The COVID-19 Health Equity Advisory Group is convened by Public Health Commissioner Bharel to generate recommendations to respond to the COVID-19 pandemic with a health equity lens.  The press release lists several key recommendations, including: continuing to disaggregate COVID data across populations and sectors; increasing equitable distribution of PPE for essential workers and residents in professions at most risk; and implementing policies that increase housing stability for populations disproportionately impacted by COVID-19.  See a full list of recommendations from the Health Equity Advisory Group.

Partners across the state and locally are working on efforts to address health and racial inequities, the PHIWM included.  Our mission at the PHIWM is to create measurably healthier communities, and our work is centered on health equity.  We will continue to amplify advocacy opportunities; use data, research and evaluation to track and highlight inequities; and build partnerships and coalitions to identify and address those structures and policies that allow for inequities.

Visit our COVID-19 Data page to learn more.

Community-Level COVID-19 Data Over Time

On November 6, 2020, the Baker-Polito Administration released updated metrics for communities that adjust for a municipality's population size.  The new metrics incorporate cases per 100,000 residents and the test positivity rate when determining a color designation.  More details about the color designations can be found in the table below.  To see community designations, please download the spreadsheets below or visit the county pages.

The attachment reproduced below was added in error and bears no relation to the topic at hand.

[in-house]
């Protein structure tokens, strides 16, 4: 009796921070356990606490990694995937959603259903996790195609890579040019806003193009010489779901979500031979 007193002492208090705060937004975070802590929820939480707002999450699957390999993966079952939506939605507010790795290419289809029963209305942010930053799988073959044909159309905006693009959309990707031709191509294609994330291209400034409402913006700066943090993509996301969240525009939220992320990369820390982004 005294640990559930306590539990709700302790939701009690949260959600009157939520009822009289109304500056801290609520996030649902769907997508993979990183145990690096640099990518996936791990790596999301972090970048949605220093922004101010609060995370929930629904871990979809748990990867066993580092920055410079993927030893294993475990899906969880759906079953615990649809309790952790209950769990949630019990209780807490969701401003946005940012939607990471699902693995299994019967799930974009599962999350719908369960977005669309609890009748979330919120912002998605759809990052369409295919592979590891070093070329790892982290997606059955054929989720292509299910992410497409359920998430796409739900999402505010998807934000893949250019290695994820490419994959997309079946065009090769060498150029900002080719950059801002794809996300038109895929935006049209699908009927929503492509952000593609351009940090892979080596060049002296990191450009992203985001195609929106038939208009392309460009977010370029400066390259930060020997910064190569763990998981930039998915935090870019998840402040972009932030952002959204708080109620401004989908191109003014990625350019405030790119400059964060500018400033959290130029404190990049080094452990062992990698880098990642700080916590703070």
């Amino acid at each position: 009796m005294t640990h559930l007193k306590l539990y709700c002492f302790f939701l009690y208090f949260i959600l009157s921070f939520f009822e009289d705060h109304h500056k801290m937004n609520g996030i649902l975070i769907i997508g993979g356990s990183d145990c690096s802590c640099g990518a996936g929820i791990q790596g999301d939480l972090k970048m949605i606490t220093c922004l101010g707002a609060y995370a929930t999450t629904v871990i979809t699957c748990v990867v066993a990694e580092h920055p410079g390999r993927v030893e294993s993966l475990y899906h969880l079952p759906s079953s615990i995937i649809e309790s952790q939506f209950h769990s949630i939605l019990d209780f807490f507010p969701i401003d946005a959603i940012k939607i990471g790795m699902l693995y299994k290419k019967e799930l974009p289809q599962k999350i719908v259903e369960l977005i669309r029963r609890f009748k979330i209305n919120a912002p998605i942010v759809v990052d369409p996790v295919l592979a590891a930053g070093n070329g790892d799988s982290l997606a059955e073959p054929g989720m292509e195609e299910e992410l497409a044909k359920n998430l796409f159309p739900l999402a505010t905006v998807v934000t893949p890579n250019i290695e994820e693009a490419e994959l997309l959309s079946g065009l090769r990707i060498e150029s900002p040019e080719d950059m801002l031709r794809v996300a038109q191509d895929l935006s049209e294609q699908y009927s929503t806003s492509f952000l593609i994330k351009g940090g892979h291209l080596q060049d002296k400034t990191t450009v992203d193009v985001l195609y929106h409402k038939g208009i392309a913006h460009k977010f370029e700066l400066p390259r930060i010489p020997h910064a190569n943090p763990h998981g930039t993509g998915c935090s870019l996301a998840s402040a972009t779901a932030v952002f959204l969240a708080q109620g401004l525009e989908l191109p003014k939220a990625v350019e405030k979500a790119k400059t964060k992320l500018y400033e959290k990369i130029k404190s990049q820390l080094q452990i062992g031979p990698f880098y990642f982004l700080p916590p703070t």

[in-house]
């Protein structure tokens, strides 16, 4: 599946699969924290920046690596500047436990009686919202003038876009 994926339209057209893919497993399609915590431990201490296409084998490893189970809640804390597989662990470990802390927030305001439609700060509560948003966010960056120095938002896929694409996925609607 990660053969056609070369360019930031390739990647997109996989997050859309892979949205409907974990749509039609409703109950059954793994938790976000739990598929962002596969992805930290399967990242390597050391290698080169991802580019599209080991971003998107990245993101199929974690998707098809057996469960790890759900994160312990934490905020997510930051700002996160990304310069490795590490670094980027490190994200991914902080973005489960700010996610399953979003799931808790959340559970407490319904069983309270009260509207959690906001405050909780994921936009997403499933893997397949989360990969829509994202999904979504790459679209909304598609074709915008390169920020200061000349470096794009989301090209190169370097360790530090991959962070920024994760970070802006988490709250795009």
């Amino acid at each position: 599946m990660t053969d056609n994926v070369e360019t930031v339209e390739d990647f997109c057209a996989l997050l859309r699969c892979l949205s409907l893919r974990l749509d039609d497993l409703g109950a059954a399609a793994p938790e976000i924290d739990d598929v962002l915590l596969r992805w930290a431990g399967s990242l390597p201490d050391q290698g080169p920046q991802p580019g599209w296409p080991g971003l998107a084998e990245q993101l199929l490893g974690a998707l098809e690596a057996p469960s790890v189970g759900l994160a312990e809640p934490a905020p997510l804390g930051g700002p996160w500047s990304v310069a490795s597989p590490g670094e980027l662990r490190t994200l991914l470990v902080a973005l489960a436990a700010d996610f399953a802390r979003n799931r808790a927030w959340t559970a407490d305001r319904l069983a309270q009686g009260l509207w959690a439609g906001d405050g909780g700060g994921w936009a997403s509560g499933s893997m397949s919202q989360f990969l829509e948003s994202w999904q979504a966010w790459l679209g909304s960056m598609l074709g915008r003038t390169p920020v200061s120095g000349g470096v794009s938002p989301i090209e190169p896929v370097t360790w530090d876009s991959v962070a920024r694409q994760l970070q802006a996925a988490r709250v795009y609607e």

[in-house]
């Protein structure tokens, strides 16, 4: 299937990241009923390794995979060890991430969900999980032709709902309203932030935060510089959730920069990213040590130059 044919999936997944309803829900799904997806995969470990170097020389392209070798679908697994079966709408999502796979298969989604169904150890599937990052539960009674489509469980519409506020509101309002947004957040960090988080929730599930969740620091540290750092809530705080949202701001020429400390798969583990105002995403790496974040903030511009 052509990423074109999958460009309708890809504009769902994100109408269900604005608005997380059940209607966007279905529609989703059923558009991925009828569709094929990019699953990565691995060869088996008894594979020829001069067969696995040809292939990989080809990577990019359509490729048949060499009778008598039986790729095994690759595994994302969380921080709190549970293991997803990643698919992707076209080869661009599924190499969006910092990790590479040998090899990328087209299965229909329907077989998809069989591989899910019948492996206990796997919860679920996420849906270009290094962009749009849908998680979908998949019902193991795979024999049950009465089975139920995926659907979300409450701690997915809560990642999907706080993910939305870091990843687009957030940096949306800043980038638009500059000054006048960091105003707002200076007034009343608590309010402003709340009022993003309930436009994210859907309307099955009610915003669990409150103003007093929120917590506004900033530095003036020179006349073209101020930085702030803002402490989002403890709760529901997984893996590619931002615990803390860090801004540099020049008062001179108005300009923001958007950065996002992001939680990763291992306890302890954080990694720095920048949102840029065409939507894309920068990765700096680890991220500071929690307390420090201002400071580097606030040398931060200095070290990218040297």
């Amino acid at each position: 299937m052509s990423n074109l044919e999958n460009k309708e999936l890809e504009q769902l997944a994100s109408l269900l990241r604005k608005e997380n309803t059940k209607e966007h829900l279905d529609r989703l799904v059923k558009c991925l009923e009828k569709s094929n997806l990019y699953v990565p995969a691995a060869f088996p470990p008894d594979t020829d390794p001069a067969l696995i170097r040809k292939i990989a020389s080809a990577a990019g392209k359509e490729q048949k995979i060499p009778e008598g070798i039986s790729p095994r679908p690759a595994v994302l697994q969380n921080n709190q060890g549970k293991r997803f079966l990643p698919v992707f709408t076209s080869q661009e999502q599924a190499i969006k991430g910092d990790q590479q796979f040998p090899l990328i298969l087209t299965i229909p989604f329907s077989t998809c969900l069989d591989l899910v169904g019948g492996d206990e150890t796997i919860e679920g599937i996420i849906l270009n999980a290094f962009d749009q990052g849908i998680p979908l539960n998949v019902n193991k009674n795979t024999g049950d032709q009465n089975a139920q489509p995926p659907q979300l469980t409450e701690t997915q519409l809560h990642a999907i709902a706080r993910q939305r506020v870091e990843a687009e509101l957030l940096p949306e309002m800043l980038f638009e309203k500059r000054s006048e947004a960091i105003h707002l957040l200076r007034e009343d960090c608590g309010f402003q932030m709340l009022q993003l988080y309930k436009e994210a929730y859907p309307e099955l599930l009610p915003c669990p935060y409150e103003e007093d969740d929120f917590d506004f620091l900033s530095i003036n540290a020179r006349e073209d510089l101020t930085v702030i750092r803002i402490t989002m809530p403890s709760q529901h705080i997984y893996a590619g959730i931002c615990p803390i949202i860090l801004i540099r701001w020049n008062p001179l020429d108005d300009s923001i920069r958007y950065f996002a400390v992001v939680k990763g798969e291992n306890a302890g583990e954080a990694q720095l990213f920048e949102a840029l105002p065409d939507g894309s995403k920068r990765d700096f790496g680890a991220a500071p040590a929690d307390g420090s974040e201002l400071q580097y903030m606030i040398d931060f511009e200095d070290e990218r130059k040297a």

new MDPH covid metrics Nov2020 (2).png

Hospital Capacity by Region

Based on best available data as of 2/18/21


COVID-19 Vaccine

Based on best available data as of 2/18/21

The state now has a weekly COVID-19 vaccination report.  This weekly report features information on COVID-19 vaccine supply distribution, administration, and other data for Massachusetts.  It is updated each Thursday at 5pm.

Please Note: Some federal facilities in MA receive vaccine from a separate federal distribution system that is not included in this data.


The map below shows COVID-19 vaccine doses shipped to providers in different counties as a percentage of the population.  It is important to note that the providers shown are the initial recipients, and doses may be redistributed to other providers (and other counties).

Data Sources and Notes

  • Sources: 
  • Comparisons to previous two-week period: Symbols indicate change when compared to prior two-week period.  For new cases, incidence per 100,000, and total tests: Higher (upward arrow) means the number in the current two-week period is higher than the prior period. Lower (downward arrow) means the number in the current two-week period is lower than prior two-week period. No change (equal sign) means the number in the current two-week period is the same as the prior period. For percent positivity: less than 0.10% difference in the percent positivity is considered No change (equal sign). 
  • Race and ethnicity data by county and community is not available at this time.
  • Change in reporting: MDPH changed their reporting of county data on 8/12/20. Previously, county cases were in the Daily COVID-19 Dashboard report and included probable and confirmed cases. Beginning 8/12/20, county data is now reported in the Weekly COVID-19 report and cases only include confirmed cases. Thus, we are not currently able to show new case county-level data and other county-level data over time for periods prior to 8/12/20.
© 2021 Public Health Institute of Western MA, All Rights Reserved
PlusPortals Sign In

Can't access your account?

Site Search